Cole Becker, 20, fronts the Oakland-based band SWMRS, who play self-proclaimed “hawaiiange”- hawaii grunge. The band’s debut album as SWMRS (they were formerly called Emily’s Army), Drive North, will be released on Feb. 12. They have two other albums under Emily’s Army, Don’t Be A Dick and Lost at Seventeen. The band toured with Warped Tour twice as teenagers. Last year, Becker created Boyzine, a feminist zine for boys. When he is not on tour, Becker attends school at the University of California, Berkeley.
Insider Zoe Detweiler interviewed Becker and his bandmate Seb Mueller, who plays bass, in September 2015 after their set at the Troubadour with Twin Peaks and Wavves in Los Angeles.
Beginning with Warped Tour and all when you were still young, your band has already done a lot- what was it like achieving all these things while you were still young?
Becker: It’s been pretty dope– I look back and I’m really lucky to have had all these things happen in a row, all these chance things… to be able to do that, not a lot of people get to do that, so I am super grateful. I love what I do and I love that I get to do what I do, so it’s been super awesome. Really awesome.
Absolutely. So, you’re in college, but you’re also in a band. How do you balance being in a band and in college? Do you have any tips for doing that?
Becker: It’s really hard. Honestly, get as much school done as you can before things start picking up with your band, because at a certain point, he and I [gestures to Mueller] are both going to have to stop going to school for a long time. And it sucks.
Mueller: It really sucks.
Becker: Because school rules, school is actually so dope, especially when you get to college, like high school sucks, but college rules. So do what comes first, like I know my school waits for you, so I can pull out and go follow my dreams that don’t wait you know, like music. So if you’re in a situation where your school is going to wait for you, prioritize music because if you can follow what you want to do, do that first and then fallback on school. School will always be there.
Of course. Next, Boyzine– what inspired you to create this? Feminism is a particularly prevalent topic right now- thoughts?
Becker: When I started Boyzine, I was out with my friends in New York City. We were with the band Goodbye Honolulu, and we were at this party and there were a bunch of macho dudes there. I just have this vivid memory of us all standing in a corner and giggling about Pokemon and stuff [laughs], and so I was like, I want to document this phenomenon of being a boy, not like a DUDE, with, like, arms, so that’s what inspired Boyzine. I just wanted to create a place where boys could be immature, but also learn about cool things like feminism. When it comes to feminism, it’s really important for people to understand both on the surface what it is, and underneath, like all these weird undertones. There are a ton of things that people should understand about feminism, it takes five minutes to look up.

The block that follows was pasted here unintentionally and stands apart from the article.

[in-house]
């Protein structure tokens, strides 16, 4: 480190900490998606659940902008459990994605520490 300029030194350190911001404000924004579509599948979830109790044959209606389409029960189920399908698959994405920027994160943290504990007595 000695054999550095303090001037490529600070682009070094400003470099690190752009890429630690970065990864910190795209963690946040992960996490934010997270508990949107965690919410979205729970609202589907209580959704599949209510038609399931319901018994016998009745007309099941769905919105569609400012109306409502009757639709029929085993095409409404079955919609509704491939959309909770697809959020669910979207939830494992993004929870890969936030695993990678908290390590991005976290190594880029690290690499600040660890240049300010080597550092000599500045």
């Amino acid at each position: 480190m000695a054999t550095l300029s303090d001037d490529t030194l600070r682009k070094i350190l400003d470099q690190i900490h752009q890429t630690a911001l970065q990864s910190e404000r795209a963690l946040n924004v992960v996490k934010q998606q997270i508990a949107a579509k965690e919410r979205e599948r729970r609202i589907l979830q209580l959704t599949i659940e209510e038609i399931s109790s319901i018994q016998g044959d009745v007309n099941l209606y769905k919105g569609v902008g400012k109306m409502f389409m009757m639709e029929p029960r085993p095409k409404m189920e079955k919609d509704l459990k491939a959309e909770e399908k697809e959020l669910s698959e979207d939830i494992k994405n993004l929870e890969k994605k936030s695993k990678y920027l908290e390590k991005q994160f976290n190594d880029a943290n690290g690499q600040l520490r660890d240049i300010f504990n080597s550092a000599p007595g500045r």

Mueller: It’s called Wikipedia!
Becker: Yeah, and look up “intersectionality” if you look up feminism, because it is just as important. Racism and hatred of women go hand in hand, so unbelievably so, that intersectionality is the most important thing that has come out of our generation. Look it up.
Being a young band, you may be labelled as a millennial band, how do you associate/do you associate yourself with millennials?
Becker: Yeah, absolutely. I think once our record comes out it’s going to be very clear we have the attention span and the interest span of millennials. I think bands before our generation didn’t have ADHD, and didn’t have Spotify, so they very much created one sound, and ours is all over the place. It incorporates all these different influences because we have access to listening to weird stuff like FKA Twigs and also the Clash. So everywhere in between where our interests range. That’s the weird thing that comes out of being a millennial band.
Who are some of your peers, other millennials, who you’re most inspired by?
Becker: This band, Twin Peaks, that we’re touring with are so awesome, I love them. They are the nicest dudes. Another who we tour with a bunch are Dog Party, they’re from Sacramento, Northern California punk. I’m really, really into D’Angelo, although he’s not my peer.
Mueller: Shout out to Desert Sharks, love those ladies.
Becker: Goodbye Honolulu, every band who we’ve ever played with have been so rad, Sunflower Bean, No Parents, everyone.
And lastly, future projects? What’s in the works?
Becker: I’ve been trying to write a song with my friend Soko, who does like goth music. She’s a homie, and then we’ve been talking to Julia [Cumming] of Sunflower Bean about doing an alternate version of one of the songs on our record. A bunch of collabs with homies, and we’ve got our album coming out in February. Oh, oh also Creative Native, they’re our friend Taifa’s rap group, they’re a great peer band that I love, I look up to them.